Depression is a mood disorder that can negatively affect cognition, energy, self-esteem, and even everyday activities like eating and sleeping. Pre-Covid-19, it was estimated that over 300 million people worldwide suffer from this debilitating condition, with 16.2 million adults suffering in the US alone. Numbers have understandably risen since the onset of the pandemic. According to the US Census Bureau, a third of Americans currently show signs of anxiety and clinical depression. In addition, celebrity depression-related suicides, like Kate Spade and Anthony Bourdain, have brought depression more out into the open; the subject may be less of a stigma today. What’s clear is that a solution to combat the breadth of mental illness is now needed more than ever. But are antidepressant drugs the answer, or are these pills capable of causing more harm than good?
Here are three arguments against using antidepressants to fight mental illness, and three arguments in favor of using antidepressants.
Find Another Way
Relapse is common
Antidepressants are often only a temporary solution to depression and may not consistently be helpful in getting rid of it long-term. Studies show that the risk of relapse after discontinuing antidepressant medication is high; for one of the most common types of antidepressants (SSRIs), 26-45% of people relapse after discontinuing the medication, and the relapse rate is even higher for people taking stronger antidepressants.
Time is of the essence
People with Major Depressive Disorder often have a difficult time getting out of bed, let alone attending to their daily tasks. This kind of disorder needs immediate treatment, which antidepressants can’t provide. While antidepressants may be helpful in the long run, they don’t work fast enough. While it can take anywhere from six weeks to six months for antidepressants to take effect, newer generations of SSRIs take about three weeks – which is still way too long to wait for someone who’s feeling desperate and seeking professional help. Taking a pill for weeks without feeling a change may discourage a depressed person from continuing treatment or seeking further help. In contrast, seeing a therapist or implementing other lifestyle and behavioral changes into their daily routine may bring about quicker results.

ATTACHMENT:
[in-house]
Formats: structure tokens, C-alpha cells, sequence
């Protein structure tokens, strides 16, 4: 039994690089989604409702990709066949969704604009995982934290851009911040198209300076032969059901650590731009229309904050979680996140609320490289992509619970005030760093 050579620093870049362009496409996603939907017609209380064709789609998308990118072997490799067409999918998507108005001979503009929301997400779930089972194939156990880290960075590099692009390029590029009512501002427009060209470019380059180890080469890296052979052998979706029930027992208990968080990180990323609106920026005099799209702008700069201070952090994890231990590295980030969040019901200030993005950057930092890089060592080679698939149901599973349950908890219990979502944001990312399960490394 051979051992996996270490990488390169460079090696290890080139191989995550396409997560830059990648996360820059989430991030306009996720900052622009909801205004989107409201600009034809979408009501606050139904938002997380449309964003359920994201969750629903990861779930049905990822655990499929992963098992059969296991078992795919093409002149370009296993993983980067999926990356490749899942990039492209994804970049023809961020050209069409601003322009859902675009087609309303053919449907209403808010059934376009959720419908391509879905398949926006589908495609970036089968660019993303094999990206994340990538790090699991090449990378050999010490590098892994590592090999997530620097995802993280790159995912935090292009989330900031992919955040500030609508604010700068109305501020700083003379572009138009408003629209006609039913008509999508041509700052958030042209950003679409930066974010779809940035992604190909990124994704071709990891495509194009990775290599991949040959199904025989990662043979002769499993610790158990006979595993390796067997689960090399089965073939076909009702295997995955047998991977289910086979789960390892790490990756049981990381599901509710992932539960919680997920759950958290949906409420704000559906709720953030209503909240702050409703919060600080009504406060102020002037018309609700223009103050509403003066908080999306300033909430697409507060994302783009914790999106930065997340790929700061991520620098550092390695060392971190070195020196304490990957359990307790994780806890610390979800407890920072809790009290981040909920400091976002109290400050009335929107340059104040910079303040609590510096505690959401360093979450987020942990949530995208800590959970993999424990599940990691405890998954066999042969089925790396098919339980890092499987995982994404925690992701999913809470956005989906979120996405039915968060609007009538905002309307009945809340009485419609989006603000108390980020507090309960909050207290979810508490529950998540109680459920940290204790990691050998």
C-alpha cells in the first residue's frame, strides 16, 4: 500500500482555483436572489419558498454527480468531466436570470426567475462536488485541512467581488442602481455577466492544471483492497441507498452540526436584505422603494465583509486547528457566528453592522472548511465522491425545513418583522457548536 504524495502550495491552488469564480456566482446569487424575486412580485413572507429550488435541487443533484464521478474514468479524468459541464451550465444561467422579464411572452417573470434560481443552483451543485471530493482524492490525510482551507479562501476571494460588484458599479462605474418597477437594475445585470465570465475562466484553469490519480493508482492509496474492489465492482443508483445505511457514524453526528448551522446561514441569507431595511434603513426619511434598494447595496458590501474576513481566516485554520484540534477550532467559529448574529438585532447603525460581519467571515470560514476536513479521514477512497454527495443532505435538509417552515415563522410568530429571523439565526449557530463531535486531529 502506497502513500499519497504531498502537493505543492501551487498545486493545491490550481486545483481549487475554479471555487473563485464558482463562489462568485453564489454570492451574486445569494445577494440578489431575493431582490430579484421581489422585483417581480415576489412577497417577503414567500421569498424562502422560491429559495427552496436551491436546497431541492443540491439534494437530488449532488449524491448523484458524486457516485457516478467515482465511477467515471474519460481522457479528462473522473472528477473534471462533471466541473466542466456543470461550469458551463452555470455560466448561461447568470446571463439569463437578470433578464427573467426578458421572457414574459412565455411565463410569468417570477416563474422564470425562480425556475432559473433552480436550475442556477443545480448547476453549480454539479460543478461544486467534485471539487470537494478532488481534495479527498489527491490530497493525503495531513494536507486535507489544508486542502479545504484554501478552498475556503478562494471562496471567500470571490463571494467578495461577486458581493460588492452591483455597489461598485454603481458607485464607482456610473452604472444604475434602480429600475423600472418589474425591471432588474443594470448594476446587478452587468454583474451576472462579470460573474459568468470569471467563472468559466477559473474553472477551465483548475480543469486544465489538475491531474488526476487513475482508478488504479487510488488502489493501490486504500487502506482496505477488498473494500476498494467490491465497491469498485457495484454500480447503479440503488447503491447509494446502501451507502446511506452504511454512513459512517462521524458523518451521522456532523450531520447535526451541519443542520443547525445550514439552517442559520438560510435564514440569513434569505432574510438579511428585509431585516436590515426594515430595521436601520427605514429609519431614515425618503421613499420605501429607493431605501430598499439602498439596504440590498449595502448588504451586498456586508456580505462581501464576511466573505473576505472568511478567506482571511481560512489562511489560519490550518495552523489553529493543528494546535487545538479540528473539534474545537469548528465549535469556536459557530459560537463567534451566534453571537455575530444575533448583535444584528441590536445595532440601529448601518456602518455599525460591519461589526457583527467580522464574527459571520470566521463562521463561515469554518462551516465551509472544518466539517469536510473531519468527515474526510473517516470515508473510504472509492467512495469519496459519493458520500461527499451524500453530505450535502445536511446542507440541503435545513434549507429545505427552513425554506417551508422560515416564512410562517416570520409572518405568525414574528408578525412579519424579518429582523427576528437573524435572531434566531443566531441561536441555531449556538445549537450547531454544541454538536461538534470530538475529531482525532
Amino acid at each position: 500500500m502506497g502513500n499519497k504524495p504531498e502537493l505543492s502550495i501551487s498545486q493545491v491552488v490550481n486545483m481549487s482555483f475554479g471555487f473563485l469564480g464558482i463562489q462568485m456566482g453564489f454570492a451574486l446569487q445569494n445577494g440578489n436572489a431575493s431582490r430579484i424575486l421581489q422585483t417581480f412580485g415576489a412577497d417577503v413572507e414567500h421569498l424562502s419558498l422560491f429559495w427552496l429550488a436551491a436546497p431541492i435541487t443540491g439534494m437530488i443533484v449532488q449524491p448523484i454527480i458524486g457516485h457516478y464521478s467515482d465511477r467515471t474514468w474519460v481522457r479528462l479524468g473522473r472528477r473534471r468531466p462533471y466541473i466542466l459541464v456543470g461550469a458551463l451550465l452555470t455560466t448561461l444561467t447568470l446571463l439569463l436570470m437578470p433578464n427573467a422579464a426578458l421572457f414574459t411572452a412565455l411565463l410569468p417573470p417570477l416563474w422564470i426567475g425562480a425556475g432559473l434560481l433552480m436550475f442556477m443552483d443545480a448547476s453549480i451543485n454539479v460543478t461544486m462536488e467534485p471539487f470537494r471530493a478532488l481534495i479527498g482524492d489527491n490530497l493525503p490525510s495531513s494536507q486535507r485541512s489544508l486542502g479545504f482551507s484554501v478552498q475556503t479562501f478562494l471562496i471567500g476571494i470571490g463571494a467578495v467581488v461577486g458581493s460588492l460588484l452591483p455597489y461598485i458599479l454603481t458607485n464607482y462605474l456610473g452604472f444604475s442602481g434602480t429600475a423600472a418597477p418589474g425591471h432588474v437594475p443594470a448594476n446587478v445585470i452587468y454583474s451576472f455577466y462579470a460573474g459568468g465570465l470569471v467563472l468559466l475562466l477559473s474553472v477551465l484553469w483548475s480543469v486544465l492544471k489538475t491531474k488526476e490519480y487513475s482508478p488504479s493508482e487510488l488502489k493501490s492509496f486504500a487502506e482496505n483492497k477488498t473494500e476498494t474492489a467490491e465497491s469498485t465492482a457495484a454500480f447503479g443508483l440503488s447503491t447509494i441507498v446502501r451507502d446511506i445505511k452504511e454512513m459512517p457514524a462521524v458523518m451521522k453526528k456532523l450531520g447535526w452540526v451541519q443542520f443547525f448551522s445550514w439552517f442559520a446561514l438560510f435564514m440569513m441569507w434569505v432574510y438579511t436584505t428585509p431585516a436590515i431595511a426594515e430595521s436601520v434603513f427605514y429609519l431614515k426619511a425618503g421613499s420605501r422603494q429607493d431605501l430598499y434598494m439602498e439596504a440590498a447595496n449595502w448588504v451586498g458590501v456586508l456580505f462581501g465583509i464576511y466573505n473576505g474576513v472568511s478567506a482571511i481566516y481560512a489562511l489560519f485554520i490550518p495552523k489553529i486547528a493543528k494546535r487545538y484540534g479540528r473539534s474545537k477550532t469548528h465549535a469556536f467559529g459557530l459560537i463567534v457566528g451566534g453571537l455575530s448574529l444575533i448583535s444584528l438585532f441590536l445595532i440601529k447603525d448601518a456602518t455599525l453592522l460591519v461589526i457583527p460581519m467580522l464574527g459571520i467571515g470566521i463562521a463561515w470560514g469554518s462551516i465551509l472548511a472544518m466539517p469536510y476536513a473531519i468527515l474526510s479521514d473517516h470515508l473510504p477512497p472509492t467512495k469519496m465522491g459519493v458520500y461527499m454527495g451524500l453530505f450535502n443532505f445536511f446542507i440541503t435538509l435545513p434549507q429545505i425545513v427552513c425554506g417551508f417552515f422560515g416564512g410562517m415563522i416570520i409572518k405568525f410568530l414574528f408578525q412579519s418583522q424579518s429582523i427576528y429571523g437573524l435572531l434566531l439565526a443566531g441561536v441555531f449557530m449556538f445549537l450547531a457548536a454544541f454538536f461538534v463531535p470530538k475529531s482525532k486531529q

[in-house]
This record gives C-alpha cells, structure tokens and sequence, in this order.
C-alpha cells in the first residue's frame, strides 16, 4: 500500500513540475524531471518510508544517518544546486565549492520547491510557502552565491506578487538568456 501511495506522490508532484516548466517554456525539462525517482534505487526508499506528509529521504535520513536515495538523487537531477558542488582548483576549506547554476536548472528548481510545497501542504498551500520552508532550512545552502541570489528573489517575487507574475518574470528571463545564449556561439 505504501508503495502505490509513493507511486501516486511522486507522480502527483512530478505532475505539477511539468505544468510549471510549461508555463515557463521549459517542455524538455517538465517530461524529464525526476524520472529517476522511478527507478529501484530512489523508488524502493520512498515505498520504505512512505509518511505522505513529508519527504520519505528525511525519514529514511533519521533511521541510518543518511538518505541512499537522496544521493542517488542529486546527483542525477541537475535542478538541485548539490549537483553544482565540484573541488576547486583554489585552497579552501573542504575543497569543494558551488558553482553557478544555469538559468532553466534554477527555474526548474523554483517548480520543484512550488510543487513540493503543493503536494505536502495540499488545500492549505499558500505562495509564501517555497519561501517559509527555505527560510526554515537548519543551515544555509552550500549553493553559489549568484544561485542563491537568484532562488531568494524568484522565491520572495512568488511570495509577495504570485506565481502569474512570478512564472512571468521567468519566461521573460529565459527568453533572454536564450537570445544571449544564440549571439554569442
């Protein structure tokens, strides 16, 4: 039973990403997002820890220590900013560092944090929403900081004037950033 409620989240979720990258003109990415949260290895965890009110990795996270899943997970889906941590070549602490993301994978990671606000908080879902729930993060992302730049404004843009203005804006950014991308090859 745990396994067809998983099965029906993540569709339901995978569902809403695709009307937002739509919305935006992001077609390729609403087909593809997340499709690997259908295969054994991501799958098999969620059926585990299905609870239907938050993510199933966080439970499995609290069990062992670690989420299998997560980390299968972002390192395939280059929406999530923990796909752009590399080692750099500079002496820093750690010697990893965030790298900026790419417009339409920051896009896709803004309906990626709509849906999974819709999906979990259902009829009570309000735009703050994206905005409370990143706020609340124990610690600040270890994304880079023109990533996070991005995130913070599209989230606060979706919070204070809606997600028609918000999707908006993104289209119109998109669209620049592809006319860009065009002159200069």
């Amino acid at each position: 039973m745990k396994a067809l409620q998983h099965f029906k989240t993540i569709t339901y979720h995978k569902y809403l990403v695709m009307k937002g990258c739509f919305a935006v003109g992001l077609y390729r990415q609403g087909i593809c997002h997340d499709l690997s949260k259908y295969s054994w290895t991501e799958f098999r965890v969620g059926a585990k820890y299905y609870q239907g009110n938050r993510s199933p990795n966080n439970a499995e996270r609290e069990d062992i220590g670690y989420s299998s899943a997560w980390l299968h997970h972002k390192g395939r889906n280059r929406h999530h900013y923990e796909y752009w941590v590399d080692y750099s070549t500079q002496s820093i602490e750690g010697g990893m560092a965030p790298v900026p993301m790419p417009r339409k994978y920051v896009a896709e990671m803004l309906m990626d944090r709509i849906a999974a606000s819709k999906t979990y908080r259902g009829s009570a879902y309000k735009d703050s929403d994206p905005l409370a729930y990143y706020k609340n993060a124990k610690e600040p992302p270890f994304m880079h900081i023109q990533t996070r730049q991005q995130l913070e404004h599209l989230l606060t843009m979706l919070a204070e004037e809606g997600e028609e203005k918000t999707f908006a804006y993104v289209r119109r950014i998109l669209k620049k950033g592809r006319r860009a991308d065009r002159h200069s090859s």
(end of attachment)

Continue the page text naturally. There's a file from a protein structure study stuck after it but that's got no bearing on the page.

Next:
Not just your average side effects
Almost every drug poses a risk of negative side effects, but antidepressants up the stakes. Some antidepressants, such as benzodiazepines, have been found to be addictive and difficult to get off of. Fifty to 60% of antidepressant users experience significant side effects, such as gastrointestinal and sexual complications, weight gain, nausea, insomnia and/or diarrhea. Even worse is the possibility of suicidal thoughts, which is a potential side effect of almost every antidepressant. The last thing a person with depression needs is another incentive to self-harm, and these potential side effects are too dangerous to warrant giving antidepressants a try.
We’ll Take Two, Please
Balancing the scales
Antidepressants are a non-invasive way to “right the wrongs” that have transpired in a depressed person’s brain. Depression has been linked to an imbalance of neurotransmitters in the brain, meaning that the chemicals which are responsible for happiness, eating, sleeping, and other important biological functions are off-kilter. Antidepressants are small pills taken orally that seek to restore this imbalance. While a chemical imbalance is not the only potential cause of depression, studies show that 60-70% of depressed patients who take antidepressants respond positively, with symptoms eventually remitting.
The unique effect of pills
For some, even the simple act of taking a pill can effect a positive change in mood, regardless of what the pill actually does. The placebo effect – which is when a person positively or negatively responds to fake treatment when they believe that the treatment is real – is a good demonstrator of this. In fact, a study of the placebo effect demonstrated that people with depression who show improvement while taking fake drugs get the most benefit when taking antidepressants. Just knowing that the pills are there provide comfort can be an encouragement to your brain to fight depression along with the medicine.
When depression is severe enough, finding a cure can become a crucial next step to save a person’s life. The pain of living with depression can often lead people to self-harm, and in some cases, to commit suicide. There tends to be a stigma against taking medication, which makes many weary of taking the plunge. However, antidepressants are one of the most effective treatments for mental illnesses, and should be a resource that is well-considered. As one therapist aptly says: “Depression without medication is like cleaning your house with a ball and chain on your ankle….When you take medication, you still have to clean the house, but without the ball and chain.”
The Bottom Line: Some may feel discouraged from using antidepressants as they don’t work quickly or necessarily provide a permanent solution, while others may find antidepressants a helpful resource with which to fight depression. What do you think? Would you encourage friends or family suffering from depression to seek treatment that includes antidepressants?